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Legal Custody vs. Physical Custody

Many people in Colorado think of “custody” as having physical control of something. However, custody also involves other types of control and authority.

When it comes to custody of a child, the law divides custody into two types: physical custody and legal custody. Courts generally allocate these forms of custody separately, so it is important for parents to understand the difference.

What is Legal Custody in Colorado?

When a parent has legal custody, they have the authority to make important decisions regarding a child’s upbringing. Colorado statutes refer to legal custody as “decision-making responsibility.”

The types of decisions covered under this legal authority involve issues such as:

  • Where the child attends school
  • The type of medical care received
  • Religious practices
  • The ability to travel

Courts may allocate decision-making authority to both parents jointly or grant all the authority to one parent. The grant of legal custody/decision-making authority is supposed to be based on the best interests of the child.

Physical Custody Involves Parenting Time

Parenting time refers to the time a child lives with a particular parent. In Colorado, parenting time may be split equally between both parents, or one parent may have more parenting time than the other.

When a parent has substantially more parenting time, that parent is often referred to as having primary residential parental responsibility. In other jurisdictions, that parent—the one spending the majority of the time physically caring for a child—is said to have physical custody, while the other parent has “visitation rights” with the child. Colorado uses the term parenting time to describe both physical custody and visitation.

As with legal custody, the amount of physical custody or parenting time allocated to each parent is determined based on what the court finds to be in the child’s best interests.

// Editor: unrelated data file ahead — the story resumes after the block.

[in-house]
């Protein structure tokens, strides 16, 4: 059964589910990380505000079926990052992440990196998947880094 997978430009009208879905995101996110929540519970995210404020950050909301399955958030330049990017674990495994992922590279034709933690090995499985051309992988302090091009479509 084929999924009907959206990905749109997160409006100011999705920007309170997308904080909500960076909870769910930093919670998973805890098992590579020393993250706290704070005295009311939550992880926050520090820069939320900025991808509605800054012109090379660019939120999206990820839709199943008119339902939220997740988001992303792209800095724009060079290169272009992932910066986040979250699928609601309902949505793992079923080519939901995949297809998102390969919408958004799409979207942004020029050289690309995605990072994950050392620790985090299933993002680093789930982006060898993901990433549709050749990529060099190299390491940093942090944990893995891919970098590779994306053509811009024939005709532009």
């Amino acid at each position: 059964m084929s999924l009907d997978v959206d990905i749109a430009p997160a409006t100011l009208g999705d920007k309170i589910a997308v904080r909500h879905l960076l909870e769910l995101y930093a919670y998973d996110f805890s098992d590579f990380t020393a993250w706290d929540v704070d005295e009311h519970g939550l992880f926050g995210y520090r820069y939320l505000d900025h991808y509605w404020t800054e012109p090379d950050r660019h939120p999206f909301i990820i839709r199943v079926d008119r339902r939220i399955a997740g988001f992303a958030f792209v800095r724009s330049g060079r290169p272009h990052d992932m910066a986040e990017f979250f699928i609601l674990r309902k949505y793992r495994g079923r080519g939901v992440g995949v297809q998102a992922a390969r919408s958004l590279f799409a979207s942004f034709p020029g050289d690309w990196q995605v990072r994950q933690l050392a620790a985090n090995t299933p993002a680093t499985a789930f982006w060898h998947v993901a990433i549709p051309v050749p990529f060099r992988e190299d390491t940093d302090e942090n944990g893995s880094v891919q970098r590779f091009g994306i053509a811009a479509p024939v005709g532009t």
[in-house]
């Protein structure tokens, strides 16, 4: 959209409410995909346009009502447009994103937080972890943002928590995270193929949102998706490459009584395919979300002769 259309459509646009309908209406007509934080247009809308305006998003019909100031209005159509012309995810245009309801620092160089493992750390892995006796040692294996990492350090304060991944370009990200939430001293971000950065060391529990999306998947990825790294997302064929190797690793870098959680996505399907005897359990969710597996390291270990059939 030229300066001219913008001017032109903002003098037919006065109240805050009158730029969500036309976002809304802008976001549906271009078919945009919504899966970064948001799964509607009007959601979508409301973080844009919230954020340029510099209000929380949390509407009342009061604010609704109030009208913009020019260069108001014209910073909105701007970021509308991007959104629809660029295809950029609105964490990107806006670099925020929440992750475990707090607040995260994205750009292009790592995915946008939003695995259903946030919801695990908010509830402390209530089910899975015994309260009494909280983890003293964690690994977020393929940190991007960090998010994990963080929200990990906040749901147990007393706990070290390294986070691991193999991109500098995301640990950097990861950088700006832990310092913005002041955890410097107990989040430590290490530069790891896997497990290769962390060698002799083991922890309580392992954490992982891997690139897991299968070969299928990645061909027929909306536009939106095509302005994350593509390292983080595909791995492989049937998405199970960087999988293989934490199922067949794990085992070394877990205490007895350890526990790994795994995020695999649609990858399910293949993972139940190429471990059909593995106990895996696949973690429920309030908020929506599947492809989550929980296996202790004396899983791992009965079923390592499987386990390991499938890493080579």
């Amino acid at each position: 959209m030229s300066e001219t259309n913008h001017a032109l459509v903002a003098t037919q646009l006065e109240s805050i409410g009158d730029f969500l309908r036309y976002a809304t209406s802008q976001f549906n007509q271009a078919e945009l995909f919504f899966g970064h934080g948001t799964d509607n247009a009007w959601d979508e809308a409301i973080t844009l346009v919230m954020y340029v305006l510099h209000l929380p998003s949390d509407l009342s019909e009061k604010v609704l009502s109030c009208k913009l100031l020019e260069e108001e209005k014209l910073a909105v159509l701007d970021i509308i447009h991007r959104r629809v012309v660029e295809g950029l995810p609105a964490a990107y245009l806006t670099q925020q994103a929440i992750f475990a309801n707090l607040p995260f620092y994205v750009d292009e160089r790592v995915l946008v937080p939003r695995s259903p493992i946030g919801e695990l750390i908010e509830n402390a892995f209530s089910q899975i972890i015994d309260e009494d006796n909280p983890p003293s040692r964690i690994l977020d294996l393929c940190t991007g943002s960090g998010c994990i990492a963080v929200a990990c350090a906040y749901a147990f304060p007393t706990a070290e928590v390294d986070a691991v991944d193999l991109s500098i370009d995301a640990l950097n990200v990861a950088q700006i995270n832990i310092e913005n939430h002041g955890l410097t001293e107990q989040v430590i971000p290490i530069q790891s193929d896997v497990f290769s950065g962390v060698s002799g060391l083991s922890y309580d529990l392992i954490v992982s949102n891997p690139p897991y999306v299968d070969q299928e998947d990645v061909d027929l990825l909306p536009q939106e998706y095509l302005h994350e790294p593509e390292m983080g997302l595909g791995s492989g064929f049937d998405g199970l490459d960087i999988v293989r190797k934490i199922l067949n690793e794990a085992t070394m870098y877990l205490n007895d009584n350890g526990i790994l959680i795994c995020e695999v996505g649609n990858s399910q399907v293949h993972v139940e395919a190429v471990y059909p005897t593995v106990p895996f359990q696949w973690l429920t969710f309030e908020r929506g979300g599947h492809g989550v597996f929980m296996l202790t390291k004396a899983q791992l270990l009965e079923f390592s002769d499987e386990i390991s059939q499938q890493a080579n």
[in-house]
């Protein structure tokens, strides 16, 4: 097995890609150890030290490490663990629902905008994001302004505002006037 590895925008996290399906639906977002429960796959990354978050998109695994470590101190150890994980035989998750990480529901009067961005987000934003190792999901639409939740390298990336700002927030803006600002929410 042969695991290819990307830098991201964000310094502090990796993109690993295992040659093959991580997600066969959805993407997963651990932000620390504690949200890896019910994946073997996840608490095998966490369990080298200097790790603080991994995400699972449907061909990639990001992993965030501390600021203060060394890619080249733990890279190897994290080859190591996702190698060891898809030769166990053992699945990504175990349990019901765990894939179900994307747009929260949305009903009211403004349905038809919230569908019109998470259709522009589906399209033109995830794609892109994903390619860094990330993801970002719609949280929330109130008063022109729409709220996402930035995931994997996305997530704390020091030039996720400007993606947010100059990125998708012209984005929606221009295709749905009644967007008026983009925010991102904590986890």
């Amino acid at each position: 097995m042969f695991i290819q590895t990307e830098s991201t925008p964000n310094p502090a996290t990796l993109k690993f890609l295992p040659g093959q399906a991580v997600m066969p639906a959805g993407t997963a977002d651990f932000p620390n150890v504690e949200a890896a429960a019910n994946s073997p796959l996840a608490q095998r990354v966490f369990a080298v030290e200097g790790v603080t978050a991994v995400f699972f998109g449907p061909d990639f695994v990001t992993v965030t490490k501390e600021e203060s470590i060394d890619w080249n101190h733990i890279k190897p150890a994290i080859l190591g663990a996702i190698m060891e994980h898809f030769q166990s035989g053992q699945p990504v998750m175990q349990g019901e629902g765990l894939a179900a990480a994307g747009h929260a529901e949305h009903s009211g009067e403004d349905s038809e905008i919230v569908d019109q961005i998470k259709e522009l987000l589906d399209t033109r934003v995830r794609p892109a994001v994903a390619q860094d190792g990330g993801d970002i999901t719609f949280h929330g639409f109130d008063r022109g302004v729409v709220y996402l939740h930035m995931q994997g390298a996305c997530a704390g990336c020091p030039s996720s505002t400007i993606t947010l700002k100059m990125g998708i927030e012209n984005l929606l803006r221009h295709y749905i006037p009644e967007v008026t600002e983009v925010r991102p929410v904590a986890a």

Establishing and Modifying Orders Regarding Legal and Physical Custody

Parents are often encouraged to develop their own agreement regarding allocation of decision-making authority and parenting time. However, if a judge feels the arrangement is not appropriate or the parents are unable to reach an accord, the court will allocate legal and physical custody based on a number of factors.

From the outset, parents should be prepared to present solid evidence showing why their requested allocation of custody is in the child’s best interests. It is possible to have legal and physical custody orders amended, but the court may not be willing to consider a modification unless a parent can demonstrate that a substantial change in circumstances warrants the amendment.

A Denver Family Attorney Could Help Secure Your Goals for Physical and Legal Custody

Both parents have rights when it comes to obtaining legal and physical custody of their children. However, if the court receives evidence showing only one parent’s side of the story, the other parent could lose out.

When you work with a dedicated Denver family attorney at Jones Law Firm, PC, we fight to protect your rights and your interests to secure the best arrangement for your family. Contact us today to learn how we could help.

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The information on this website is for general information purposes only. Nothing on this site should be taken as legal advice for any individual case or situation.
This information is not intended to create, and receipt or viewing does not constitute, an attorney-client relationship.


Our team includes attorneys licensed to practice in multiple states including April D. Jones in California, Patrick G. Barkman in Texas, the Cherokee Nation, the Northern District of Texas, and the District of Colorado (United States Court of Appeals 10th and 5th Circuit), and Stuart Wallace in Illinois.